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Thread: Legal Documents

  1. #21
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    Default Re: Legal Documents

    Quote Originally Posted by naimitsu View Post
    Interestingly enough, I got it drilled in my head to never sign your name in Red.
    According to my family, in Chinese culture, the use of red ink for a name indicates that the person is deceased. If you weren't and used read, it's a bad omen.
    Though not sure about the chop seals with their names on them... the red rule might also apply. I haven't looked into it, so if someone else who knows would clarify, that'd be great
    I have seen small inking pads inked with vermilion (a bright red pigment made from cinnabar) sold for use with chop seals. It was touted as the traditional way to use the seal. I have no idea if that is correct, based on custom or tradition.

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    Default Re: Legal Documents

    Latino culture has the same rules.... no siganture in red as that is disrespectful

    IN Ecuador to this day ONLY blue is legal, no black, pruple, green, etc. Only Blue


    Quote Originally Posted by naimitsu View Post
    Interestingly enough, I got it drilled in my head to never sign your name in Red.
    According to my family, in Chinese culture, the use of red ink for a name indicates that the person is deceased. If you weren't and used read, it's a bad omen.
    Though not sure about the chop seals with their names on them... the red rule might also apply. I haven't looked into it, so if someone else who knows would clarify, that'd be great
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    Senior Member gbryal's Avatar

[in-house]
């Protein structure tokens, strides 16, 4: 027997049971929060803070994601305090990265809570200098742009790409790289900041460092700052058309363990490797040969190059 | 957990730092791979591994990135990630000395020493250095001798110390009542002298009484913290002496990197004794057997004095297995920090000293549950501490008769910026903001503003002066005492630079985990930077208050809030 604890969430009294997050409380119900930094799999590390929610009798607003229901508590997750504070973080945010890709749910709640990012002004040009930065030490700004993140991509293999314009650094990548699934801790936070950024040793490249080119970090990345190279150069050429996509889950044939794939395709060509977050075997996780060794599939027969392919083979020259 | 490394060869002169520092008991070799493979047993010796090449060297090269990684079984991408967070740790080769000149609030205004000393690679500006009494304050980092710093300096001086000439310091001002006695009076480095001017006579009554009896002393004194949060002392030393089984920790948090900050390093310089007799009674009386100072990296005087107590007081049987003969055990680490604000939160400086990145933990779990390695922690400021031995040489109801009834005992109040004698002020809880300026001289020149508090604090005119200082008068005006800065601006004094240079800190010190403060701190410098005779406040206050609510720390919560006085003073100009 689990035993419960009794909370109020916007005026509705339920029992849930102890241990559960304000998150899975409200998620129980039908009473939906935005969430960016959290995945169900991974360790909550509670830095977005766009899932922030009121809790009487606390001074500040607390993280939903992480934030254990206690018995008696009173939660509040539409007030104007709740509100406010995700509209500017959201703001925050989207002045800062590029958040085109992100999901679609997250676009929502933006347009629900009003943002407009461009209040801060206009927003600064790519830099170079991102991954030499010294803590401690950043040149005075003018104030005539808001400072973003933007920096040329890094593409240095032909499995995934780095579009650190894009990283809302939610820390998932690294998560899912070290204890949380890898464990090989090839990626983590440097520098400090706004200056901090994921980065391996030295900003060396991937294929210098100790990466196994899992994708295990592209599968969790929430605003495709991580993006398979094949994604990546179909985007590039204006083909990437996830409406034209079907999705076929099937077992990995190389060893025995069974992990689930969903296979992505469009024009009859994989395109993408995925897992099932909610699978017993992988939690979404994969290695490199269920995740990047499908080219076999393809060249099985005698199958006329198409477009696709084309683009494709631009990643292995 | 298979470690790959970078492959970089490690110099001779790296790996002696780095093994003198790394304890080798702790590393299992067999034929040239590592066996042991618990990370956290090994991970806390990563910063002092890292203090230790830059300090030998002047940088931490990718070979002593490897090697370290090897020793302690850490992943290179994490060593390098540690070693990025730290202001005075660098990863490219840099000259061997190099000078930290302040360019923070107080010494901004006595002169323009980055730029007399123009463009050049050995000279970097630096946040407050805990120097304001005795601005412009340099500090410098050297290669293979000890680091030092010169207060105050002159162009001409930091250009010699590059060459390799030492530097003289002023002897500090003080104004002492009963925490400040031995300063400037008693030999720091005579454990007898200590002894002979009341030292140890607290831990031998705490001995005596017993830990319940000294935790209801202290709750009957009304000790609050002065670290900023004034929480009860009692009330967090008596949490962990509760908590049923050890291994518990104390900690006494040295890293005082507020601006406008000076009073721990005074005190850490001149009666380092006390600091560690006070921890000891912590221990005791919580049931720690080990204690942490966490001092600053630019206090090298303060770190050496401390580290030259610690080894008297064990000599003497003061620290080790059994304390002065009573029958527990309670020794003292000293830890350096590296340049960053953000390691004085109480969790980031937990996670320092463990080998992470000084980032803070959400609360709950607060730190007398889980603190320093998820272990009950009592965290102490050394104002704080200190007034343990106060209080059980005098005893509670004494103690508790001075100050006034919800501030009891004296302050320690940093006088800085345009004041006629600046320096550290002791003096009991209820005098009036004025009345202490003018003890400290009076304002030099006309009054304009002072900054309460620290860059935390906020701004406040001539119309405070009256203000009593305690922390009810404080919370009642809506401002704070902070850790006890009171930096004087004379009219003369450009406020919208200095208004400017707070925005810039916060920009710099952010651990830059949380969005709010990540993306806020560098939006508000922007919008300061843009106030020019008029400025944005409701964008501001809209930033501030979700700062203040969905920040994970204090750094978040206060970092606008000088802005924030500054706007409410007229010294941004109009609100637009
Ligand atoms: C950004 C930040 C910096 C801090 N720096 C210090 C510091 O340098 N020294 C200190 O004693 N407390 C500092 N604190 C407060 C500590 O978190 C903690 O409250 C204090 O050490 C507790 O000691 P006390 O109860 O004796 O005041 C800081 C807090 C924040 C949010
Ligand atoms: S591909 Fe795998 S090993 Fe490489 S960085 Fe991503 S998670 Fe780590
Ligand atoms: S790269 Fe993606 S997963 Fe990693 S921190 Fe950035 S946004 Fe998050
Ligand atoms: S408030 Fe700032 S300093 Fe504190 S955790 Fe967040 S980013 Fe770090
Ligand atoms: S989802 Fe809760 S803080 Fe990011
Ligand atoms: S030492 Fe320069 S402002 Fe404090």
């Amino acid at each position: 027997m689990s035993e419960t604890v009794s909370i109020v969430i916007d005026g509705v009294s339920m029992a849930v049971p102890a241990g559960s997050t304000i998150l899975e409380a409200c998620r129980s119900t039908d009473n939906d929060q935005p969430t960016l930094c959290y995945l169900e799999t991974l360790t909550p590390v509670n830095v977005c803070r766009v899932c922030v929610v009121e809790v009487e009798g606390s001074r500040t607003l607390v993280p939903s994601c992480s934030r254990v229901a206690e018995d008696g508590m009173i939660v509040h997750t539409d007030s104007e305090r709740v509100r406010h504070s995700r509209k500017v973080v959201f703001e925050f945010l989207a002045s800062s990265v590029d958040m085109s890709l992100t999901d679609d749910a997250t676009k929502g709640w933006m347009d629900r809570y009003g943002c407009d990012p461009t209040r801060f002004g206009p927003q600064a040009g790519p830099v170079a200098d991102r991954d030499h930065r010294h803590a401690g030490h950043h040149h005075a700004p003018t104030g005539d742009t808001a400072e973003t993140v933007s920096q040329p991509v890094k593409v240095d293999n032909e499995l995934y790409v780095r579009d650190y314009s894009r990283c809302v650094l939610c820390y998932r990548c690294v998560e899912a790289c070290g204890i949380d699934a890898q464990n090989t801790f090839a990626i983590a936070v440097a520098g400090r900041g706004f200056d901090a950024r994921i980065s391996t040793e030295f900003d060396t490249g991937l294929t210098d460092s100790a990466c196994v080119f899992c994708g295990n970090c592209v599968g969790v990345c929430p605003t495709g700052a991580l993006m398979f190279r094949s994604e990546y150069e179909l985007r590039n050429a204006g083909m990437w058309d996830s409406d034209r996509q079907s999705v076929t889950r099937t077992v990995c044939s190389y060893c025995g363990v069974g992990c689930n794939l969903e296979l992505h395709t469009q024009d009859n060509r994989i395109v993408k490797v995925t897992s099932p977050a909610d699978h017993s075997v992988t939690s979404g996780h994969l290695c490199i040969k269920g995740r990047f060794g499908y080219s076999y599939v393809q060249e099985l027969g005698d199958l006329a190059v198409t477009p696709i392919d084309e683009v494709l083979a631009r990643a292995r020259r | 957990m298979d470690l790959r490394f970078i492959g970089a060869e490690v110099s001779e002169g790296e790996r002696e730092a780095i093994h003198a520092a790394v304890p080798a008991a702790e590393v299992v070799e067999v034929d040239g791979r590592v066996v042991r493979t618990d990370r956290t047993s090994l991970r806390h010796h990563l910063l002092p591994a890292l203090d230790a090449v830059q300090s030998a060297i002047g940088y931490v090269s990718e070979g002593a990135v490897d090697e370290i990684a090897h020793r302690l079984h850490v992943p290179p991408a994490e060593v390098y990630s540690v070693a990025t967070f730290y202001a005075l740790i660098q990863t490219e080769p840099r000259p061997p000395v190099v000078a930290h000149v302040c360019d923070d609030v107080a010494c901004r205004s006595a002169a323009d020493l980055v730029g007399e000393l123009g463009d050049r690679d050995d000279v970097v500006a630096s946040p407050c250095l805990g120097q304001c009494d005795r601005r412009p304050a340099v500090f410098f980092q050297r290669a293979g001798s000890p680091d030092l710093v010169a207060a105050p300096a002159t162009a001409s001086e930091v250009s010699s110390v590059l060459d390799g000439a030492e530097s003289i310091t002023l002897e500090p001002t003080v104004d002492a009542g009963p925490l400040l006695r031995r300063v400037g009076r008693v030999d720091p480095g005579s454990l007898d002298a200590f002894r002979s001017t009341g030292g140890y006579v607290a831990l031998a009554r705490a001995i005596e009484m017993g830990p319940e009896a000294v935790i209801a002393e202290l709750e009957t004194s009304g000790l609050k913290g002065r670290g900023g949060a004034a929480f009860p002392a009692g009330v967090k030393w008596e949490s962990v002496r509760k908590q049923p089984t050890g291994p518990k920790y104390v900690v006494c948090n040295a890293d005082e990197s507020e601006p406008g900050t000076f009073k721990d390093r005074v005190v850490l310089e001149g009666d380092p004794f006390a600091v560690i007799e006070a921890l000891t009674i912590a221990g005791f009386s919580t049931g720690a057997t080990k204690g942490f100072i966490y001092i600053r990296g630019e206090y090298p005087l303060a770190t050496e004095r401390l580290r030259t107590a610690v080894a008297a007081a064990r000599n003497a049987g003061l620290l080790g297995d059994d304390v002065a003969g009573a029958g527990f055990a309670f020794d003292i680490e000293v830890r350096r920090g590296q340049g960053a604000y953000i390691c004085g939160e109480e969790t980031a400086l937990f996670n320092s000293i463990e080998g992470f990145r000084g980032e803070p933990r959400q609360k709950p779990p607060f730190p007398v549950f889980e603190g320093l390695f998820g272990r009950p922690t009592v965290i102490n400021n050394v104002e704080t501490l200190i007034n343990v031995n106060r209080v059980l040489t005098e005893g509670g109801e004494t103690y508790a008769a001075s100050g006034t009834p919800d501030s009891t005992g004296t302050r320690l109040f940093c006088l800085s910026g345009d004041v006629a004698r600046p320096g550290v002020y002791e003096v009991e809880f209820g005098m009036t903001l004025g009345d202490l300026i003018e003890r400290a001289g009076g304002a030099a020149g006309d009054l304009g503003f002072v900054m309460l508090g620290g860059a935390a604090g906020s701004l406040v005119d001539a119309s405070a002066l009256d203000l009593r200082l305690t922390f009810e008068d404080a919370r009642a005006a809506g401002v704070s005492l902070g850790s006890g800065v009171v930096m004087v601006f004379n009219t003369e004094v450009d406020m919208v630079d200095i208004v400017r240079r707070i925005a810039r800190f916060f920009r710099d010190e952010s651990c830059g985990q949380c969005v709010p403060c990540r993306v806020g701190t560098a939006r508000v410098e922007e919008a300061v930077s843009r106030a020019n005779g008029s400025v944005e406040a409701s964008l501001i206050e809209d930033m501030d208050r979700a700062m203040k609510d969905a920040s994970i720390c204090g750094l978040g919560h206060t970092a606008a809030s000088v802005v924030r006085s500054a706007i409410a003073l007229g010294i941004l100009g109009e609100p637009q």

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    Default Re: Legal Documents

    I read somewhere that legal firms still use Word Perfect. I wonder if that is why they don't know about color photocopiers.

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    Default Re: Legal Documents

    I use Montblanc Permanent Blue regularly and it's quite permanent. Of course if you try to wash it off before the ink has time to absorb into the paper and dry you'll remove a little bit of it, but if you give it a minute or two and then run it under the faucet you'll find it quite permanent. I've done a few permanence tests and it generally looks the same before and after running water over it.

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    Default Re: Legal Documents

    Quote Originally Posted by WmEdwards View Post
    Quote Originally Posted by WallyRussell View Post
    I always recommend to clients that they not use black ink on legal documents simply because it helps distinguish the original document from a photocopy.
    This is the "rule of thumb" for every U.S. law office with which I am familiar. Blue means "original signature."
    When I worked in the nuclear power plant industry, I always wrote in blue. Someone in their infinite wisdom decided that black was the only color ink that could be used. I asked why. The answer was that blue didn't Xerox (copy). I used the copier in the office and the blue ink copied perfectly. My reply was that the blue demonstrated it was an origional document. I still had to use blue. That was in the 70’s.
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    Default Re: Legal Documents

    I use Sailor Sei-boku when I need the ink to be waterproof and fade resistant.
    It's a really nice blue with a touch of teal to it.


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    Default Re: Legal Documents